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FOSCAM FI9900P #ProductReview

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I bought the FOSCAM FI9900P to add an extra layer of security to my home and provide piece of mind for when I’m not there. I’ve been in law enforcement for over fifteen years and I have never been impressed with commercially available security systems. I think that subscription-based monitored solutions are fairly worthless and building your own system is well worth the time and money (in the long run, cheaper than a company monitored solution). I chose FOSCAM for my exterior needs because I was already using their FI9825W as my baby monitor and I was really pleased with its performance.

Initially I purchased the FI9900P and the FI9805P to try them out side-by-side. I ended up returning the FI9805P and buying three additional FI9900P cameras to complete my four camera setup. In my comparisons, I found that the FI9900P had better automatic contrast leveling abilities and I like the 110-degree field of view (FOV) much better than the 70-degree FOV from the FI9805P. The image was also sharper on the FI9900P.

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The cheapest solution to get the best coverage for my home was to have four cameras, one mounted on each corner of my home and pointed in a counter-clockwise position. If you don’t have a square or rectangular footprint to your floor-plan, you will probably need more cameras. I knew there would be gaps in the views, but in order to eliminate those gaps I would need eight cameras and that was another $600 in cameras alone, not to mention mounting hardware. I took the two test cameras, added them to my network, and then went around my house and held each one in the different positions that I thought would work best for my layout and then I took still images from those camera views using the baby monitor app I have on my iPhone that connects to IP cameras.

Once I had all of the photos from each of the cameras, I sat down and looked at them on my computer and decided which images I liked best and which camera placements gave me the coverage I wanted. You can see from the two photos above that the FI9900P has a better image in contrast, FOV, and clarity. One main thing I wanted was for my family to be able to see who was at the door. The FI9805P didn’t do well in giving me a good image of the shady areas at the front door and the well lit areas of the front yard. In order to get a better image of the front door, I had to move the camera to the left so its image sensor was more in the shade before it adjusted well. But then I lost a lot of FOV of the front yard and I gained a lot of useless FOV of my garage door.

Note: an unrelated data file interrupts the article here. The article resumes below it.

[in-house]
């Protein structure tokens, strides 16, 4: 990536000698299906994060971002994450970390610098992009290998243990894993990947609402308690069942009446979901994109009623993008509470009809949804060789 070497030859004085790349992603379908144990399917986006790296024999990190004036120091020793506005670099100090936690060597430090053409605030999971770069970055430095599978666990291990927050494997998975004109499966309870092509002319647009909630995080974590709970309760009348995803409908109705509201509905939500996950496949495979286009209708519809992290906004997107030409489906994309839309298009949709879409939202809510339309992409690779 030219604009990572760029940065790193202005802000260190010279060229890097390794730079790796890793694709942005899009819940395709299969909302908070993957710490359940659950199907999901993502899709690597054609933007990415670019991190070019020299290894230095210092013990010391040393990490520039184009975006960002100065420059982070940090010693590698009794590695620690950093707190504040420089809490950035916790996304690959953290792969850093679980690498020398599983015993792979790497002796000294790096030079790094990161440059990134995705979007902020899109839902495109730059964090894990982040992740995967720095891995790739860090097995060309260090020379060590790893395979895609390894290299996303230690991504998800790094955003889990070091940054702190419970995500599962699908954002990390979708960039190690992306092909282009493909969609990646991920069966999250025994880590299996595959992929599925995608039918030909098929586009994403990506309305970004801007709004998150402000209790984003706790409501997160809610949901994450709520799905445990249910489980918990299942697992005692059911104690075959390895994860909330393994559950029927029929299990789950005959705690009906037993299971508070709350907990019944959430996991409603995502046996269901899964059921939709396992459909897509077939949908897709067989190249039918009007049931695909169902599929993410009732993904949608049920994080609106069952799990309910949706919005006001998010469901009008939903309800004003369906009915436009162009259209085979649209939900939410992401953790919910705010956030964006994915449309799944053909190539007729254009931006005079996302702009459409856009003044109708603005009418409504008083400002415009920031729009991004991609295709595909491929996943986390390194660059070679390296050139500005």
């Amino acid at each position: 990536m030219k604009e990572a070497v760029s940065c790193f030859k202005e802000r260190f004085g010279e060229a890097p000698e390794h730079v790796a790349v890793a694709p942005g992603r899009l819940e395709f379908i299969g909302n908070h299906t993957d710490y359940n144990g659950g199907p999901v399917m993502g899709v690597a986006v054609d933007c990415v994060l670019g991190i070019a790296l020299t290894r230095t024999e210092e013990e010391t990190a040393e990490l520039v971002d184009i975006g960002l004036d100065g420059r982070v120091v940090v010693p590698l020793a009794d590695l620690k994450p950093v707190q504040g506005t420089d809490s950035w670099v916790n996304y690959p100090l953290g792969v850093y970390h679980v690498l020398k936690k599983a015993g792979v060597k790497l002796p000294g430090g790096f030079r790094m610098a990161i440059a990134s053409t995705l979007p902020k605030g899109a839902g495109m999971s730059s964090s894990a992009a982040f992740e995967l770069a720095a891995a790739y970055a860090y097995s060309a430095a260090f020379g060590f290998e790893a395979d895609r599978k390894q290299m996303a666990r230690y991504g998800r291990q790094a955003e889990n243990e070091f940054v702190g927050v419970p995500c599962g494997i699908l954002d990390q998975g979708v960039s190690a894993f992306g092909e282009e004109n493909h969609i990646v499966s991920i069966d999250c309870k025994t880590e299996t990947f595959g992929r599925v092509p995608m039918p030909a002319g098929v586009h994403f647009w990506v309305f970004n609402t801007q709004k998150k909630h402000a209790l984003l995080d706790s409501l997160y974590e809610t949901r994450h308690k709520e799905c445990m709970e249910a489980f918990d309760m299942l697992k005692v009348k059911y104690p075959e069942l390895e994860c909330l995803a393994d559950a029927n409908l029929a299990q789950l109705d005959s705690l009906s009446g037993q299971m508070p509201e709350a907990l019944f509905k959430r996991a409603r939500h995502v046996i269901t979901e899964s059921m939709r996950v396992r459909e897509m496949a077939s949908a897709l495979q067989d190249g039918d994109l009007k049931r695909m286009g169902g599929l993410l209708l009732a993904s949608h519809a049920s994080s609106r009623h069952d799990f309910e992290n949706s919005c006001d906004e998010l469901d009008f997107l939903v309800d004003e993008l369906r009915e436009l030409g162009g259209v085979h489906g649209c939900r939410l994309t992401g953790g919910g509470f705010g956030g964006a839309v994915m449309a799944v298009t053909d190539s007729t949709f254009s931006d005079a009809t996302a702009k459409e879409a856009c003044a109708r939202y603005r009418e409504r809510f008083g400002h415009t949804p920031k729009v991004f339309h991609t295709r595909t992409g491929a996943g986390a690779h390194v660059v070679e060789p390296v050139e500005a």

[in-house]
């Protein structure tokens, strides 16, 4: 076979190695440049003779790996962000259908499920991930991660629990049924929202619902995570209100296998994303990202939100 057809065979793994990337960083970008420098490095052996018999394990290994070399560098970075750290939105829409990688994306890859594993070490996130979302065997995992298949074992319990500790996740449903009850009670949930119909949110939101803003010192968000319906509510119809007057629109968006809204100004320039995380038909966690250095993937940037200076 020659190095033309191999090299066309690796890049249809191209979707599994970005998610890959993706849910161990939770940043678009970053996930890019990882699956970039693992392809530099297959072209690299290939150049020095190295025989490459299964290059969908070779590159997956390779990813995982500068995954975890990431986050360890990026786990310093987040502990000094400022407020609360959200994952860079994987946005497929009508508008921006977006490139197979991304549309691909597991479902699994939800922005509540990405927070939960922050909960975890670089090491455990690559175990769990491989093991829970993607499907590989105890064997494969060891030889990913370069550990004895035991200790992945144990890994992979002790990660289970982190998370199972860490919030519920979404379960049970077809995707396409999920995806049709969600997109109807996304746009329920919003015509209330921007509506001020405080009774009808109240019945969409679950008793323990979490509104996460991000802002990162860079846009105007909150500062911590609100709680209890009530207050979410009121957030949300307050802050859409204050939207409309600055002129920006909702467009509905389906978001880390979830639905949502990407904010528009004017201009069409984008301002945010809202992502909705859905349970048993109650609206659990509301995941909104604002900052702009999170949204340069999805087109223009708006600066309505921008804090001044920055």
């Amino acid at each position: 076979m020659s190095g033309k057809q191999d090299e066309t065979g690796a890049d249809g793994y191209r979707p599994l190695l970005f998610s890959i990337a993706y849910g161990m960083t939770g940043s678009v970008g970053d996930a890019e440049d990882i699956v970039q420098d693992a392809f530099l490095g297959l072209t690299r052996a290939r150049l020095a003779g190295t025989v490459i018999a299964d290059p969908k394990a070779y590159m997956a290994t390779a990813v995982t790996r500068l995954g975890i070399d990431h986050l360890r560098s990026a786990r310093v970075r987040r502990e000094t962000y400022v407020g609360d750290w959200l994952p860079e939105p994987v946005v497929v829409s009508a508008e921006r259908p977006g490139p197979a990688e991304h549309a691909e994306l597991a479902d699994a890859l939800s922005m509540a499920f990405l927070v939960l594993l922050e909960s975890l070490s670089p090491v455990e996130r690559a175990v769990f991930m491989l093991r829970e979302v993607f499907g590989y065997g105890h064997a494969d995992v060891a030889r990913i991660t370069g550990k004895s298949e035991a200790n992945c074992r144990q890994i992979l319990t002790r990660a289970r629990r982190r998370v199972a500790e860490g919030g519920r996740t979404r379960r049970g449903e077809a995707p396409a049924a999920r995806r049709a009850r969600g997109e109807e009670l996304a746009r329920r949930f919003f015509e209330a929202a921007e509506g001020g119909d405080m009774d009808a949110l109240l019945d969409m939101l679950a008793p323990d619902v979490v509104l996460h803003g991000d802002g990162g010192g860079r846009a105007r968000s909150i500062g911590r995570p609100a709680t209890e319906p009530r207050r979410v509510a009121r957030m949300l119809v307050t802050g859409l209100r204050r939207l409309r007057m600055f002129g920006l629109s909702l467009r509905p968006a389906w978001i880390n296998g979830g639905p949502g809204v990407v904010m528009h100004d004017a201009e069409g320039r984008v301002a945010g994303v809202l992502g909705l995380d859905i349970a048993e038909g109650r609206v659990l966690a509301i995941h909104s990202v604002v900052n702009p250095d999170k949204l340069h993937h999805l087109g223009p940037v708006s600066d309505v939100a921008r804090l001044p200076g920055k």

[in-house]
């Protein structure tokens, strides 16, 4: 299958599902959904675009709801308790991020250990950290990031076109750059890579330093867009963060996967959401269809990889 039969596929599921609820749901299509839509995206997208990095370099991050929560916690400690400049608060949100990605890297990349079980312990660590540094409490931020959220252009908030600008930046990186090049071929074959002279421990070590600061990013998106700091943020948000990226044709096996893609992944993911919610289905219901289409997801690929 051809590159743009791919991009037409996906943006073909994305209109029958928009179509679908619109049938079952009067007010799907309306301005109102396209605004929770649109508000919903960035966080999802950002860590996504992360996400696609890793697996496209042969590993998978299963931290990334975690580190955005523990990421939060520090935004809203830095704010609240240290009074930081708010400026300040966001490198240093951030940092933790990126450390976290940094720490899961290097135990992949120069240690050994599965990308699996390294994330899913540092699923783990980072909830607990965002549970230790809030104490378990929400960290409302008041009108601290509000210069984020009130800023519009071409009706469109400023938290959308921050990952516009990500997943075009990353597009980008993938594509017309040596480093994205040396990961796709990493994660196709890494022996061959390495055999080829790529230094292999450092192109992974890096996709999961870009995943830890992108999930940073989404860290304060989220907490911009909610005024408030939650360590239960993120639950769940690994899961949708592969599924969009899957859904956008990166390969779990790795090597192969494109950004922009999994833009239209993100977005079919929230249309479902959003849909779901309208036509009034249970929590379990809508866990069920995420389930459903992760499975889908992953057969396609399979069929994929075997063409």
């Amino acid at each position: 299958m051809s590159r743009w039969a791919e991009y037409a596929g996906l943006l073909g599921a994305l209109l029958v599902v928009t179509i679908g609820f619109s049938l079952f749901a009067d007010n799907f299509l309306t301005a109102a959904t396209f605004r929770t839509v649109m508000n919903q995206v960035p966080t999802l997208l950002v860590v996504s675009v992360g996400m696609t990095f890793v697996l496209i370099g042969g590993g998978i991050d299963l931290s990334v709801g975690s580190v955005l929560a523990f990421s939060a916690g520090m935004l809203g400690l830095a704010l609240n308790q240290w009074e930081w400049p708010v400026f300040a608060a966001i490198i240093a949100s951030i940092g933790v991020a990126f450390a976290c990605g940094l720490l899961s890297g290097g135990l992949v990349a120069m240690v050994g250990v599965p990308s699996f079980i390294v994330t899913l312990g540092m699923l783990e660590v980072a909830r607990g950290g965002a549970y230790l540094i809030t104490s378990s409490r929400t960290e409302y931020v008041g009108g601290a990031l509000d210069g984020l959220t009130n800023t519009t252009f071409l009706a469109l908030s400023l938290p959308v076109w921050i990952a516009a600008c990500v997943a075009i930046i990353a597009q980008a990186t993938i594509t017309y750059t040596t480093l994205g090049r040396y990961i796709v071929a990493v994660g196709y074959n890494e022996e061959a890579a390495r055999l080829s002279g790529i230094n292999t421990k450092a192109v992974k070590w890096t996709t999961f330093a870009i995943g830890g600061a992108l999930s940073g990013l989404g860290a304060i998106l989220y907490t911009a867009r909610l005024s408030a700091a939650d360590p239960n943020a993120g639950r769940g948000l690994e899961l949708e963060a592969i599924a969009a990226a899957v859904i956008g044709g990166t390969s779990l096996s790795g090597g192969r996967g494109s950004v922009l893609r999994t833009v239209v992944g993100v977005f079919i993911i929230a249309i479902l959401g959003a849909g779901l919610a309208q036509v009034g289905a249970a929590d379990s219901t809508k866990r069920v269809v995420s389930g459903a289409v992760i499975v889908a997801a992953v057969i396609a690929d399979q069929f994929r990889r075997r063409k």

I also printed out two satellite images of my house and the surrounding area. I took all of the images from each camera and I mapped out the FOVs for each on the satellite photos. In the end, it was obvious that the FI9900P won over the FI9805P in every way. I have very little dead-space in my monitoring and the image quality is great. I think the FI9805P would be good for some applications, but for an extra $50 the FI9900P is well worth it.








I read a lot of reviews on different cameras before I went with the FOSCAM, and a I read a lot of things about difficult setups on home networks. I had no issues with my outdoor cameras at all. I did have issues with getting my FI9825W setup to be accessible remotely on WAN, but I called the company and one of their techs set it up for me via a computer sharing program. I currently use Blue Iris for my security setup and it does all of the external WAN connections for you through a wizard.

The FOSCAM products come with a QR code for easy setup, but I never used this, I tried but gave up five minutes later because it wasn’t easy at all. It was much easier to connect the cameras to my router via Ethernet cable, find the camera, go through the web browser setup and get it connected to my wifi LAN, then disconnect the cord. This took about five minutes per camera. I also went into my router and gave each camera a static internal IP. The camera prompts you to change the default user name and password during the initial setup and I did, making both long and impossible to remember without a password app. Anyone interested in home security should start with the gateway into your home which is your router. Your user names and passwords should be full of symbols, numbers and lower/upper case letters, and your router encryption set to WPA2. Otherwise it’s like buying a steel door with titanium reinforcement only to install a deadbolt made of balsa wood.